Pronounce the big words slowly, or why ‘camel’ is pronounced as ‘Bob’

Even if English is your first language, but particularly if it is not, during your presentation you are likely to stumble over the big words. And sometimes even the little ones. Here’s an embarrassing story about how I got into trouble because of a pronunciation mistake (somebody else’s) combined with stupidity (mine).

It was during a project in our aerospace faculty that involved students from abroad, innovation specialists from one of the main aircraft builders and everybody who was anybody in the faculty. During lunch, one of the Dutch organizers of the social program was talking about how it had been challenging for her to organize a special camel tour for the students, which had taken place the day before. Maybe it’s because on the whole her pronunciation was really good, but it took a long time, a very long time, much too long a time for me to realize that she was mispronouncing a word. It’s just that I wouldn’t put it beyond TUDelft to actually organize a camel tour for real. And she kept saying things that would make perfect sense in a talk about a camel tour. ‘The camels are really nice’, ‘Not all the students have seen a real camel’, ‘Only some of the students had ever been on a camel’, but also the strange and puzzling ‘They are very different from other camels’, and I still didn’t catch on! Finally she said: ‘We could not fit all the students in one camel boat’.

 

Suddenly the whole thing made sense and because I was shocked at my own stupidity I’m afraid I was a bit loud in my reaction (‘Oh I see, you mean CANAL tour!’). That must have been embarrassing for her, because a lot of people had heard the whole thing (if you’re reading this, I hope you will forgive me). I should have recognised the obvious pronunciation mistake much sooner of course. And in polite conversation, naturally, pronunciation mistakes must be ignored anyway

In a prepared presentation, however, any language issues are the responsibility of the speaker. This means that it is your job to make sure that you are understood and understandable. Words like “regenerative desulfurization”, “peroxidases”, “mesophilic sludge” should be treated with proper respect, and so should your audience. Mispronouncing their jargon may be construed as uninterestedness. ‘If you can’t even be bothered to learn to “speak the speak”, why should we believe that you should be taken seriously?’ If you look up, practise and take your time to pronounce words like “toxicity” slowly a nummer of times, I promise you will get it right during your talk and your audience will be able to understand what you are talking about. You can find the pronunciation of the words above (yes, they are real words, I did not make them up), and many others on howjsay.com. The word “canal” is pronounced with the stress on the second syllable, the word “camel” is pronounced as “Bob”.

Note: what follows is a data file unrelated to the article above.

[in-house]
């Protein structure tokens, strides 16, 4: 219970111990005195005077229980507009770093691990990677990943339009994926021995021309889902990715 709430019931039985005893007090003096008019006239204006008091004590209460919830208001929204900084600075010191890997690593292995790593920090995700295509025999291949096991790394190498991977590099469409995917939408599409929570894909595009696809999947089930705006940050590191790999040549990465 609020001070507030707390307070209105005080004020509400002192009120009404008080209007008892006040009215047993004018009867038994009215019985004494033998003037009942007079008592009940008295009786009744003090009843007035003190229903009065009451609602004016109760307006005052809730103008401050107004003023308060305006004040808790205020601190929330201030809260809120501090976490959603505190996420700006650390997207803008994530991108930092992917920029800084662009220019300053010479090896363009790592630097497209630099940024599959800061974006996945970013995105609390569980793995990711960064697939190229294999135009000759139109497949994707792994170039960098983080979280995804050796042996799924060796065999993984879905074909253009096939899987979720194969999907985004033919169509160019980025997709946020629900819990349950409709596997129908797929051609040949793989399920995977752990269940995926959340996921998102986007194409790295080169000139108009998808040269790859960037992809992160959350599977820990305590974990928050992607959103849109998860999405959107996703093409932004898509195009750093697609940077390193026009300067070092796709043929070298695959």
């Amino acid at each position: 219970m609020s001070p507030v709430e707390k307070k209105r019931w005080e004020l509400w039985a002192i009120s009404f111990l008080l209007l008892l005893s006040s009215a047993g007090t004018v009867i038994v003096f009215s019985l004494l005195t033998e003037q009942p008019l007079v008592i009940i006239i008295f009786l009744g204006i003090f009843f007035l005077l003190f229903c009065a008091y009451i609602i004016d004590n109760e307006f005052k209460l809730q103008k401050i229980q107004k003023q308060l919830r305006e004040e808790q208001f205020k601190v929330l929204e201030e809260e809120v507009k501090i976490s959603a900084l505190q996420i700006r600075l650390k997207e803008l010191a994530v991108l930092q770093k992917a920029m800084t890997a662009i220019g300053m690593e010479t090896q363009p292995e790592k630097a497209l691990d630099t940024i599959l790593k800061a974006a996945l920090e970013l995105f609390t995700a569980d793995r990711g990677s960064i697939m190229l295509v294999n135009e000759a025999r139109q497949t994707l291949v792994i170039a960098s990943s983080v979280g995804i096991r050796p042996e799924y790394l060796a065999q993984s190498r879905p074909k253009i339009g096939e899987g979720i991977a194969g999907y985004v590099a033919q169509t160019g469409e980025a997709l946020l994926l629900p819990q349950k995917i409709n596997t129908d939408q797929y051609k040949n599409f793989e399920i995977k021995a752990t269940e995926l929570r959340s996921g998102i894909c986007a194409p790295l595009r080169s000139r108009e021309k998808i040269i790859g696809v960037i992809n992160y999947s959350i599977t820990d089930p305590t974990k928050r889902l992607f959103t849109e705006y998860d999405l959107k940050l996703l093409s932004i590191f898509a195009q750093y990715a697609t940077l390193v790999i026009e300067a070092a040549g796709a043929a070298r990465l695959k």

Communicate Technology

Helping students to write and present technical reports.

Welcome!

This blog was initially created to help my students at Delft University of Technology write and present better technical reports. It turns out that a lot of people who are not my students are reading my posts too. Cool! I hope you find what you need and that you enjoy reading my blog.

What do you mean with “better technical reports”, you may ask. Better means: more geared to your readers’ needs and wishes.  So, all we need to do is find out who your readers and listeners are, find out what they need and wish and then find ways to deliver.

Easy? Hardly. The tricky thing about professional reports is that they are all read by several different people who all have different expectations from the same report. The fact that the reports that we write deal with technology adds an extra layer of challenges to this.

Presentations also, are usually attended by mixed audiences. Some people will be experts in your field, some will not. Some people will expect pictures, some people will expect numbers. And it’s you job to decide on a good mix.

In this blog  I will post anecdotes, examples, exercises and ideas dealing with writing and presenting  about technology. Please feel free to leave comments and questions.

Punch those keys!